Warning: Are You Giving Up On The Sale Too Soon?

Business person against technology backgroundAs you know sales are the lifeblood of your business –  and without a steady stream of fresh enquires your cash flow will suffer.

Despite this, securing a sale NOW should not be your sole focus. Instead you need to invest your energy in finding and then keeping customers. And whilst this approach requires more patience and longer-term planning, your business will reap the rewards in the end.

That’s because it’s rare for people to buy the first time they stumble across you. And there are lots of reasons for this resistance.

  • Perhaps you offer a service they think they don’t need.
  • Maybe that networking event wasn’t enough to properly suss you out.
  • It may even be a matter or budget or poor timing that means there’s no chance of a deal being on the table.

However, that doesn’t mean they will never buy from you.

So when it comes to marketing your business, it’s not enough to promote your product or service. You also need to focus on building a relationship between you and the prospects who fall within your customer avatar description.

A focus on relationship building is crucial for your success

People are more likely to do business with someone they like. So whilst your product / service is important, as a small business owner YOU are also a key part of the equation. In fact, how potential customers feel about you will influence their buying decisions.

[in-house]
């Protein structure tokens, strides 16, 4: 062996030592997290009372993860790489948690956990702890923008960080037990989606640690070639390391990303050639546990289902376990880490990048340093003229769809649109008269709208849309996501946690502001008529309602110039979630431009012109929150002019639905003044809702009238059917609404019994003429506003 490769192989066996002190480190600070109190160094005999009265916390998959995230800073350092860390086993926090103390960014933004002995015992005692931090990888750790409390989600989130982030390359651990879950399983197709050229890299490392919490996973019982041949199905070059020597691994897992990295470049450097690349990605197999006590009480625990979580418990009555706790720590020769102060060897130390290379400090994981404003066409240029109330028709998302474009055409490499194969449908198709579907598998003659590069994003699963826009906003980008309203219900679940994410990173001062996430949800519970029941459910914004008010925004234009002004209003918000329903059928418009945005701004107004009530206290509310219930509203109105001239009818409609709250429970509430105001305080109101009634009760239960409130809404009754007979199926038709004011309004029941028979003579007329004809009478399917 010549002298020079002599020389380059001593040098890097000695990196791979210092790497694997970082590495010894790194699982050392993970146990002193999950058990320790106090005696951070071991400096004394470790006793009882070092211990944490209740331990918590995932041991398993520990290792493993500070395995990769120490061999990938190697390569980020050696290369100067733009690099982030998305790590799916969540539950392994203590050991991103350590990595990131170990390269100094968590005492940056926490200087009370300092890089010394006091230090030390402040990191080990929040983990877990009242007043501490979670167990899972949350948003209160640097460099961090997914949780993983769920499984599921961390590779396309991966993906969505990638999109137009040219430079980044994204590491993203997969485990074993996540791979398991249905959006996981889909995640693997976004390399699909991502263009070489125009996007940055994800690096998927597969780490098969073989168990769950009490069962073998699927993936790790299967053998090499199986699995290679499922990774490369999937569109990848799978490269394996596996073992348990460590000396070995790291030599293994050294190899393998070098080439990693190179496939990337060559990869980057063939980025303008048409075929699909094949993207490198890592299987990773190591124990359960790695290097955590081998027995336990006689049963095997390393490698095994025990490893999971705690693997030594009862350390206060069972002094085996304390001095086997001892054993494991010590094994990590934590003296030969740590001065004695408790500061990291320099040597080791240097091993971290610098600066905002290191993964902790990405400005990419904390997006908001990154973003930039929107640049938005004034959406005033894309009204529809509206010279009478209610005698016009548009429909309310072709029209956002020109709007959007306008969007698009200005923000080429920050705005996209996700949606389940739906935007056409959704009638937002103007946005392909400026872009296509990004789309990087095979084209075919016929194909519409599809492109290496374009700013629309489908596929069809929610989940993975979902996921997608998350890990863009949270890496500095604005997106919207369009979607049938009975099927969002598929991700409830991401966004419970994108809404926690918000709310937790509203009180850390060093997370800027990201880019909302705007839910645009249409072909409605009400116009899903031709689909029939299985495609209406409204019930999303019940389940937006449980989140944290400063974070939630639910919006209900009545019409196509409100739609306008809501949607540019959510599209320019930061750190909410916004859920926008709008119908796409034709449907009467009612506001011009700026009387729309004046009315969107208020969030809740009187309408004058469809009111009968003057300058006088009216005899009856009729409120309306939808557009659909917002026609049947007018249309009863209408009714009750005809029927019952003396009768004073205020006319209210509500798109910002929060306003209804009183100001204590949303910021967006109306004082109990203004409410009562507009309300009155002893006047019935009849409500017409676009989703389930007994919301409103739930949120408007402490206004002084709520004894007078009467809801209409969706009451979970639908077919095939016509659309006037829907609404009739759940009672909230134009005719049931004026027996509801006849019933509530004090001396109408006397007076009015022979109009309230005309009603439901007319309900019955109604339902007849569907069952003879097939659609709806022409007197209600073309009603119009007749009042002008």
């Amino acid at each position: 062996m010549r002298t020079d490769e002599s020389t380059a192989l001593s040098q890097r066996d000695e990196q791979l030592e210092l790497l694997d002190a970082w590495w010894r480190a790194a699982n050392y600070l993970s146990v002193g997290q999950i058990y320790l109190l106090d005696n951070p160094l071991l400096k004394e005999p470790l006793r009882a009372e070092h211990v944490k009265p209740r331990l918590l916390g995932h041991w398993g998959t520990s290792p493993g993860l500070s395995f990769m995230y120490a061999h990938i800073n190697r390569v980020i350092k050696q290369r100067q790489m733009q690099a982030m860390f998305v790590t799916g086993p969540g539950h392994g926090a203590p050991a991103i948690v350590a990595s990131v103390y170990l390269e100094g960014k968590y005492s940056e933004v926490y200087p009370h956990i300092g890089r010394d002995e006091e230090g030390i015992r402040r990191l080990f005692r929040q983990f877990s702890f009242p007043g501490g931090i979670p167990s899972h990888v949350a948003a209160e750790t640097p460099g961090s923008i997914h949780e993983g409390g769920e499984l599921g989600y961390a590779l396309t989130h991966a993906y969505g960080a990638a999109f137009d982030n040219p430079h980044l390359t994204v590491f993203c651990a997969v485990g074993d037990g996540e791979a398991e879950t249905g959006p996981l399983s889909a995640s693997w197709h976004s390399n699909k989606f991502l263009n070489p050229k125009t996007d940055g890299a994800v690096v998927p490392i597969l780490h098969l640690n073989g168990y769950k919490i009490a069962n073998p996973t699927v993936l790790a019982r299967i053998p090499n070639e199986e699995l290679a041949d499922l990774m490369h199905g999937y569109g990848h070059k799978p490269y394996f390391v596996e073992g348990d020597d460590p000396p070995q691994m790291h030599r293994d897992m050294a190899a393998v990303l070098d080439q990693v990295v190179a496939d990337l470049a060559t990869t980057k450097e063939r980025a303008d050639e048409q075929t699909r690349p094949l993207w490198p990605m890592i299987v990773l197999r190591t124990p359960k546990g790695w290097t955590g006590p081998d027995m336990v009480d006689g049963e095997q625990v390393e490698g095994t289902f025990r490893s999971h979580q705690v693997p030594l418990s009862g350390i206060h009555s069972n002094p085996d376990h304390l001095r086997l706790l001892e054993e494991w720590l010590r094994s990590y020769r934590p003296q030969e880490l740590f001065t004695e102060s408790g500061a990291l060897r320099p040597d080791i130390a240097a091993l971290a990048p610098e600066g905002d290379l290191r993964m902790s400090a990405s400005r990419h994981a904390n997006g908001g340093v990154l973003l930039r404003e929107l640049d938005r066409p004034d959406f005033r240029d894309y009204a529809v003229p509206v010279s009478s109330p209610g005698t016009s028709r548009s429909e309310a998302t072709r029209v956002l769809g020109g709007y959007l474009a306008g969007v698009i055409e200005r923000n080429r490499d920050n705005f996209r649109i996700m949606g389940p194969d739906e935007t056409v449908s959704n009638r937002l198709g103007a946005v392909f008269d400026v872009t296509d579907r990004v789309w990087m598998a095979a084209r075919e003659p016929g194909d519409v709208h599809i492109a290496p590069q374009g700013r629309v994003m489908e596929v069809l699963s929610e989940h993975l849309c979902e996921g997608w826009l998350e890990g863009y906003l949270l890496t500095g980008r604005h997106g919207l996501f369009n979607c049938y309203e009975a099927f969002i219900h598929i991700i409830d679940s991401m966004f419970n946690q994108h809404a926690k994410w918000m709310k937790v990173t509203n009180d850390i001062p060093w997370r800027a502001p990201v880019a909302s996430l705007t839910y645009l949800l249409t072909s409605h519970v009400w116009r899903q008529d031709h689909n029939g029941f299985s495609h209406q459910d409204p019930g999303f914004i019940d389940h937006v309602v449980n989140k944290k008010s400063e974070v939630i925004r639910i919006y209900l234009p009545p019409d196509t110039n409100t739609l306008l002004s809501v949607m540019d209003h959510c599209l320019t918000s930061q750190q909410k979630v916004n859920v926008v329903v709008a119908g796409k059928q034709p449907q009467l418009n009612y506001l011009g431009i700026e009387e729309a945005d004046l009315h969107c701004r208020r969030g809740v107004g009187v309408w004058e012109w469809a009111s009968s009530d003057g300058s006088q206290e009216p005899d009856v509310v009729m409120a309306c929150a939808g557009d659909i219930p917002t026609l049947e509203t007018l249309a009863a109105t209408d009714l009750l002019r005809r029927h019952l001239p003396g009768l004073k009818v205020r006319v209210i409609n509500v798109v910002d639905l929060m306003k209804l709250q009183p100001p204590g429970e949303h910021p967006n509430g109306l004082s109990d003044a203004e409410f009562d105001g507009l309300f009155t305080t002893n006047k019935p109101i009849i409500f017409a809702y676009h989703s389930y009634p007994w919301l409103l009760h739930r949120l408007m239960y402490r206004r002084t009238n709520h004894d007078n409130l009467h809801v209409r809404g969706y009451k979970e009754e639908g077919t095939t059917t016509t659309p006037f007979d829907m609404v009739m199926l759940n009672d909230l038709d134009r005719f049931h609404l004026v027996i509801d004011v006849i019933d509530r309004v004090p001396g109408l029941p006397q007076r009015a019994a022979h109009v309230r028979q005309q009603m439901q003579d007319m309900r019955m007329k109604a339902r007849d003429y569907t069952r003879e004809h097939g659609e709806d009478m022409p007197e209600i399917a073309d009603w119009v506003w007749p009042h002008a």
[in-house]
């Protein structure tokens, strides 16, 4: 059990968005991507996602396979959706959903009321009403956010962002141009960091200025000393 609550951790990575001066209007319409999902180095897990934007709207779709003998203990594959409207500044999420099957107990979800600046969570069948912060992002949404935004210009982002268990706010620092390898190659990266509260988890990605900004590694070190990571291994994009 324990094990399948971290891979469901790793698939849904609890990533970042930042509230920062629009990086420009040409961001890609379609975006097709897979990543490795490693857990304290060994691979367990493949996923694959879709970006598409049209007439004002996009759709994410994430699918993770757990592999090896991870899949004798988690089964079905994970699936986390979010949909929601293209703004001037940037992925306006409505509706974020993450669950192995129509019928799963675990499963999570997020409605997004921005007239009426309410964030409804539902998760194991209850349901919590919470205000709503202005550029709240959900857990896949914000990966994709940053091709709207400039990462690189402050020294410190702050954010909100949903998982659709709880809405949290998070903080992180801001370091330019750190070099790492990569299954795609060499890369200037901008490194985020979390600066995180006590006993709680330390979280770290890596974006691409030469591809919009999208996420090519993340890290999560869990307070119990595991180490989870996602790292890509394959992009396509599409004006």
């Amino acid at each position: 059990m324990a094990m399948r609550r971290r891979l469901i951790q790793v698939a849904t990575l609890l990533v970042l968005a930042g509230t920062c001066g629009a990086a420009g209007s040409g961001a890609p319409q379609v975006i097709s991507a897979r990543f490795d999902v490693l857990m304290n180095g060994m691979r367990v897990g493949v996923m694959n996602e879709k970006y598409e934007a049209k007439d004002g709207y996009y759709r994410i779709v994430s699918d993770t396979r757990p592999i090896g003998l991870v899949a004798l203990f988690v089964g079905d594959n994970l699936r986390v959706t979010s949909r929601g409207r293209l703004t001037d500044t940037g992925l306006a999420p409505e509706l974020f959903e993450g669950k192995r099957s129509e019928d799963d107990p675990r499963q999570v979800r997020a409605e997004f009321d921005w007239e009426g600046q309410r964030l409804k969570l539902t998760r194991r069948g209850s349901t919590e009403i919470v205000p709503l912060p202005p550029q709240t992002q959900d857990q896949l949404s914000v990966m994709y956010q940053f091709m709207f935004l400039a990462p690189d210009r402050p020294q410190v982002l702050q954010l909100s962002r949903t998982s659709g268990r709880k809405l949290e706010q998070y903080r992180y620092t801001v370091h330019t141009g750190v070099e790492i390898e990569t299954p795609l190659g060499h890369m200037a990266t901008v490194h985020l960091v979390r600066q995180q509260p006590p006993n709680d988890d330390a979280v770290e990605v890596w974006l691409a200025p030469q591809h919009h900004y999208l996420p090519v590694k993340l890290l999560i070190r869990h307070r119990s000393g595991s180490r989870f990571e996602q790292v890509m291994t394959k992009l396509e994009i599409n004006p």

If there’s no relationship, it will be far more difficult to persuade someone to buy. In comparison, if a prospect feels some sort of connection with you, they will be a lot more responsive to what you have on offer.

Here’s what having a relationship with your customers can open up for your business…

  1. You build the know, like, trust factor.
  2. You create a personality that makes you real.
  3. You start to position yourself as an authority in your chosen field.
  4. You become the expert that people go to for advice and information.
  5. You can subtly enter the conversations that are already happening around your customer’s kitchen table.
  6. You can enter into 2-way conversation with people.
  7. You start to emerge from the crowd and differentiate yourself from the competition.
  8. You become a welcome guest instead of an annoying salesperson.
  9. You can become worth knowing because you add value.

What’s more, over time, you could become the only buying choice when the customer is ready.

What strategies can create a relationship?